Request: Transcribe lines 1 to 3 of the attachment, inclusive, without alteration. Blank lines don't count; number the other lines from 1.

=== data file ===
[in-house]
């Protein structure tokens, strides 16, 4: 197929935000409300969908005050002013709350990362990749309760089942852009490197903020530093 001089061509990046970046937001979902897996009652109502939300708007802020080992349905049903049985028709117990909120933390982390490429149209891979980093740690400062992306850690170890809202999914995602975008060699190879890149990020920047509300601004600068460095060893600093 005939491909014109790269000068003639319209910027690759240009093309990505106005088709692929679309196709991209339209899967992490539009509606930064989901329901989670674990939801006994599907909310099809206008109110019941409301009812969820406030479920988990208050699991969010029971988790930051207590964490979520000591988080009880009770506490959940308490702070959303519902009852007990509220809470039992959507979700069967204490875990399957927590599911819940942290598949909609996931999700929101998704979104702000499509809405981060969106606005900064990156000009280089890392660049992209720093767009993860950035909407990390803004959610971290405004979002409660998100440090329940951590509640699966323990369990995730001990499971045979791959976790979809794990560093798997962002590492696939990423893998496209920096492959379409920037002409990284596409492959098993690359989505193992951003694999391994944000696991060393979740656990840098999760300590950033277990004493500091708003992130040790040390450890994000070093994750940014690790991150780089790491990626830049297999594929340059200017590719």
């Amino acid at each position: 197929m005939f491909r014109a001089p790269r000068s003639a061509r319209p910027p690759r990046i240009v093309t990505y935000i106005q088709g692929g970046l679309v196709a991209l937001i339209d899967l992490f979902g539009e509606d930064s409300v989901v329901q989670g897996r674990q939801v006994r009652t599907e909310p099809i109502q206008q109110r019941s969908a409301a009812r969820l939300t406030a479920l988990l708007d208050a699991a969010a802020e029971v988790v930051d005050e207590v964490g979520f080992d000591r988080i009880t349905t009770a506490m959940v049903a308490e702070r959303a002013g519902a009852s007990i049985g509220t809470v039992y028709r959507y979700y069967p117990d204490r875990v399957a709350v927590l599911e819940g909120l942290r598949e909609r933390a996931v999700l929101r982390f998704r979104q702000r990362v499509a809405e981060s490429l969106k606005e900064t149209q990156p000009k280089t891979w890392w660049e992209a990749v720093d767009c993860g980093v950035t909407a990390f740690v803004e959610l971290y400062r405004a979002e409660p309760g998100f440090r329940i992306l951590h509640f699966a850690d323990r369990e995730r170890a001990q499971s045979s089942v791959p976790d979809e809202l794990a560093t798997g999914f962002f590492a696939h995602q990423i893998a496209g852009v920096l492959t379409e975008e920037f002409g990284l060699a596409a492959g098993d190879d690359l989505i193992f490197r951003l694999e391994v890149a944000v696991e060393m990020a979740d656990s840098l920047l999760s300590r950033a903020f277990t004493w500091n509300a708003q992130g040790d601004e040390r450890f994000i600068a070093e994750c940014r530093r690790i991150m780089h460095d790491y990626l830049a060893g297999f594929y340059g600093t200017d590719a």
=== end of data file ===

[in-house]
């Protein structure tokens, strides 16, 4: 197929935000409300969908005050002013709350990362990749309760089942852009490197903020530093 001089061509990046970046937001979902897996009652109502939300708007802020080992349905049903049985028709117990909120933390982390490429149209891979980093740690400062992306850690170890809202999914995602975008060699190879890149990020920047509300601004600068460095060893600093 005939491909014109790269000068003639319209910027690759240009093309990505106005088709692929679309196709991209339209899967992490539009509606930064989901329901989670674990939801006994599907909310099809206008109110019941409301009812969820406030479920988990208050699991969010029971988790930051207590964490979520000591988080009880009770506490959940308490702070959303519902009852007990509220809470039992959507979700069967204490875990399957927590599911819940942290598949909609996931999700929101998704979104702000499509809405981060969106606005900064990156000009280089890392660049992209720093767009993860950035909407990390803004959610971290405004979002409660998100440090329940951590509640699966323990369990995730001990499971045979791959976790979809794990560093798997962002590492696939990423893998496209920096492959379409920037002409990284596409492959098993690359989505193992951003694999391994944000696991060393979740656990840098999760300590950033277990004493500091708003992130040790040390450890994000070093994750940014690790991150780089790491990626830049297999594929340059200017590719």
């Amino acid at each position: 197929m005939f491909r014109a001089p790269r000068s003639a061509r319209p910027p690759r990046i240009v093309t990505y935000i106005q088709g692929g970046l679309v196709a991209l937001i339209d899967l992490f979902g539009e509606d930064s409300v989901v329901q989670g897996r674990q939801v006994r009652t599907e909310p099809i109502q206008q109110r019941s969908a409301a009812r969820l939300t406030a479920l988990l708007d208050a699991a969010a802020e029971v988790v930051d005050e207590v964490g979520f080992d000591r988080i009880t349905t009770a506490m959940v049903a308490e702070r959303a002013g519902a009852s007990i049985g509220t809470v039992y028709r959507y979700y069967p117990d204490r875990v399957a709350v927590l599911e819940g909120l942290r598949e909609r933390a996931v999700l929101r982390f998704r979104q702000r990362v499509a809405e981060s490429l969106k606005e900064t149209q990156p000009k280089t891979w890392w660049e992209a990749v720093d767009c993860g980093v950035t909407a990390f740690v803004e959610l971290y400062r405004a979002e409660p309760g998100f440090r329940i992306l951590h509640f699966a850690d323990r369990e995730r170890a001990q499971s045979s089942v791959p976790d979809e809202l794990a560093t798997g999914f962002f590492a696939h995602q990423i893998a496209g852009v920096l492959t379409e975008e920037f002409g990284l060699a596409a492959g098993d190879d690359l989505i193992f490197r951003l694999e391994v890149a944000v696991e060393m990020a979740d656990s840098l920047l999760s300590r950033a903020f277990t004493w500091n509300a708003q992130g040790d601004e040390r450890f994000i600068a070093e994750c940014r530093r690790i991150m780089h460095d790491y990626l830049a060893g297999f594929y340059g600093t200017d590719a």